Activist takes baboon’s case to court

Kataza supporters could turn to the court in a final attempt toget him home.

The Chacma baboon, SK11, better known as Kataza, is going to have its day in court, after animal-rights activist Ryno Engelbrecht made good on his threat to sue those responsible for relocating the primate.

Mr Engelbrecht has asked the Western Cape High Court to review the decision by the City’s Baboon Technical Team to relocate the baboon from Kommetjie to Tokai.

City of Cape Town, SANParks, The Western Cape Conservation Board, Table Mountain National Park, The South African Navy and Human Wildlife Solutions are cited as respondents in papers filed by his lawyers on Friday October 2.

The motion seeks to have the baboon returned to the Kommetjie troop and its ear tags and GPS tracking collar removed.

Mr Engelbrecht argues that the City is legally bound to act as a caretaker of the baboons, and other wildlife, and should make decisions in the best interests of the animals. He feels that isn’t happening.

Animals in national parks, he says, are public assets held in trust by the state, for the benefit of present and future generations.

Kay Montgommery, of the Baboon Technical Team, declined to comment on the latest developments, saying the matter was now sub judice.

Marian Nieuwoudt, the mayoral committee member for spatial planning and environment, said: “We are still studying the content of the application and cannot comment at this point in time.”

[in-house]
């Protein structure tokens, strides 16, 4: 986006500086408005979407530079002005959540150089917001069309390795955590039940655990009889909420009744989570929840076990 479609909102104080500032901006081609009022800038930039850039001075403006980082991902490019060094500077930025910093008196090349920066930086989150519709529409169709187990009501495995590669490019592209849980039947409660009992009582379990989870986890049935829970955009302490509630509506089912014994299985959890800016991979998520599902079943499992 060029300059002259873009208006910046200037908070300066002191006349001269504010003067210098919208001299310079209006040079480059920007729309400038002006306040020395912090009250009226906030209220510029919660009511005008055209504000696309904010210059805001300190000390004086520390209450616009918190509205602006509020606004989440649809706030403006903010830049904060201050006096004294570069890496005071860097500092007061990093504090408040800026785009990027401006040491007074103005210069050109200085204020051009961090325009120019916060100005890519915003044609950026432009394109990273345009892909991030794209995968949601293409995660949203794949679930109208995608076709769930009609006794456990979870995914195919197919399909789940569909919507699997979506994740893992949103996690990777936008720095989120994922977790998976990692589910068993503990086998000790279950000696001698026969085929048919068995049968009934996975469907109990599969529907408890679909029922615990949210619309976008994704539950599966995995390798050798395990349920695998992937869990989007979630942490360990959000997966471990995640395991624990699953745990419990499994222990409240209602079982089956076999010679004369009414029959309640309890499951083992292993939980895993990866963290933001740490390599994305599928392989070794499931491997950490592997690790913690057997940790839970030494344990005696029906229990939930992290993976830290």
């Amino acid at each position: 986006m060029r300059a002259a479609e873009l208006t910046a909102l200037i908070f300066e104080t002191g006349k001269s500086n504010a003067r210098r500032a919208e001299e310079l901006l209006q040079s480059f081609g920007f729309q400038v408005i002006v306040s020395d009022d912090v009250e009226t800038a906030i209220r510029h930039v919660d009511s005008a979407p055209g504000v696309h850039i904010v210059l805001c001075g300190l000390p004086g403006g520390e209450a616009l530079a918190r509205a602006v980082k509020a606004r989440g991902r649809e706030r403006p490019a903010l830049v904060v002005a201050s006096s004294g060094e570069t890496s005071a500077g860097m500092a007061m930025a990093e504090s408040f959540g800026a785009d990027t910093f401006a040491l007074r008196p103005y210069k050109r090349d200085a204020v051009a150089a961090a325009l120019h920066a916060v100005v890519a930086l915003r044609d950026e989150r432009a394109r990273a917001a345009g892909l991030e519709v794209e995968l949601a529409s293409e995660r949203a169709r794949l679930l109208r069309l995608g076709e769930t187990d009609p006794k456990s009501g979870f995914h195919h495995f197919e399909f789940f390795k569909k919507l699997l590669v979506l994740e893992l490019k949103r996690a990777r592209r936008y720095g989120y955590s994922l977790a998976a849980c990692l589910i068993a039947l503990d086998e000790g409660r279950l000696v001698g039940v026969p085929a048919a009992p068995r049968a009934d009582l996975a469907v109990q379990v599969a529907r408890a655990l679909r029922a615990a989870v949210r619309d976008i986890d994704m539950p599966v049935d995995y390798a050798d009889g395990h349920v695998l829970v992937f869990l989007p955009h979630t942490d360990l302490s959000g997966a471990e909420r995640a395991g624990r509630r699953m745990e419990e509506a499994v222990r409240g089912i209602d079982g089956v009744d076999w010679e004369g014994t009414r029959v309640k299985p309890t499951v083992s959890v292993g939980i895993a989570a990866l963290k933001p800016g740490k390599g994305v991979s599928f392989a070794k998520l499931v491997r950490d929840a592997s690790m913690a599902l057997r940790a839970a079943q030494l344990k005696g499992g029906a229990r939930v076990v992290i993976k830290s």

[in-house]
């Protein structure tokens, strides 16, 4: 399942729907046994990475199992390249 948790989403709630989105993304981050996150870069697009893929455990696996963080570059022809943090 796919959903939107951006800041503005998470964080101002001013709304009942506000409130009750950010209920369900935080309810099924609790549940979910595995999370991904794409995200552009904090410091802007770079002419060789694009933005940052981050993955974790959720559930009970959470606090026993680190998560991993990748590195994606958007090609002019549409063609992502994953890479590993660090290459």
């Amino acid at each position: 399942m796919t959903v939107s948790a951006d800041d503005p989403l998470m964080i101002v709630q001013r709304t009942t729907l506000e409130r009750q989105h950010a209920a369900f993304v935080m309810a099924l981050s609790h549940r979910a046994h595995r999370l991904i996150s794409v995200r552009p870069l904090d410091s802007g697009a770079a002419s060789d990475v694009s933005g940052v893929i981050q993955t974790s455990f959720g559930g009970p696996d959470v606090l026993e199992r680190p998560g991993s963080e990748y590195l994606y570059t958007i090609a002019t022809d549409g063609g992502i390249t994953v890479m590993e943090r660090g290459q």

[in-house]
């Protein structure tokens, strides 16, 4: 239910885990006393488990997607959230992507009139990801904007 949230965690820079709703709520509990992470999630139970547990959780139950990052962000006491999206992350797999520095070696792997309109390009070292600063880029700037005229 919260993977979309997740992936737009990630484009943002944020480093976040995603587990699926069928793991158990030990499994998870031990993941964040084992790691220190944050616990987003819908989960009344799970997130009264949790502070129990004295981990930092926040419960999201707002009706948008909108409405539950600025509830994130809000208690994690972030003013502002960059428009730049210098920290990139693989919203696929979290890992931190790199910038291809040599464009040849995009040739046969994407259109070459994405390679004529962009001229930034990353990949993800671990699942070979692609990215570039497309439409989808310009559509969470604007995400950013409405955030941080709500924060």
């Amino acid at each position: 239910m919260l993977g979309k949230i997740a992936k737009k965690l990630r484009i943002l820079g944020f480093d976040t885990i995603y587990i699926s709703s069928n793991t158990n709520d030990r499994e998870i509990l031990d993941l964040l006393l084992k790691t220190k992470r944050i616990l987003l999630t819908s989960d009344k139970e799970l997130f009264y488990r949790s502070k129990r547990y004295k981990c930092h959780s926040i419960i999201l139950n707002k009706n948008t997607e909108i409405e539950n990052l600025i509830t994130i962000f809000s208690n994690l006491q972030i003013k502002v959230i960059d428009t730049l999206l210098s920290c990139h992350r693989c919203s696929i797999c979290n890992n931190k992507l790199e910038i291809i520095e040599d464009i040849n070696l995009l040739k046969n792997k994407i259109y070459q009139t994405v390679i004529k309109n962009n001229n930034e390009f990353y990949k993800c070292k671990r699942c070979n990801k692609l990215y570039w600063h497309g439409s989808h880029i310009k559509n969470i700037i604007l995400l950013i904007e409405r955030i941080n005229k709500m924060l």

Primatologist Paul Jacobus Venter, of the Riverside Wildlife Rehabilitation Volunteer Centre, told a baboon-stakeholders meeting, held over Zoom last month, there were more humane ways to track the baboon than the bulky GPS collar, which was inappropriate for primates and more suitable for buffaloes and lions.

The identification ear tags were also unnecessary and could cause sound-related discomfort especially with Cape Town’s wind, he said.

Mr Venter has been rehabilitating Chacma baboons and monkeys for 27 years. He spent a week following Kataza to do some research on this case. He told the Zoom meeting that the City had done everything possible and he praised it for the amount of money and effort spent looking after the baboons.

The City’s baboon-management contractor, Human Wildlife Solutions, had done its best as had the activists, but a failure to find common ground wasn’t helping the animal, he said.

To the activists, he said: “Guys, you are doing great. Don’t think about your own egos – think about that animal.”

He had seen activists interfering with the animal, he said.

Animal-management practices for the Cape Town baboons needed revision, he said, recommending, among other things, steel baboon-proof bins and security gates for Kommetjie homes.

Felicity Purchase, a Fish Hoek ward councillor, and Ms Montgommery chaired the two-hour meeting which had a chat facility where the public could comment.

Ms Purchase said integration into new troops could take up to a few months but that interference from the public, especially feeding the baboon, was only going to hamper that.

During the meeting Ms Purchase was called ‘’speciest’’ by one of the responders on the chat for referring to the baboon as SK11 instead of Kataza, and for calling the animal “it” rather than “him”.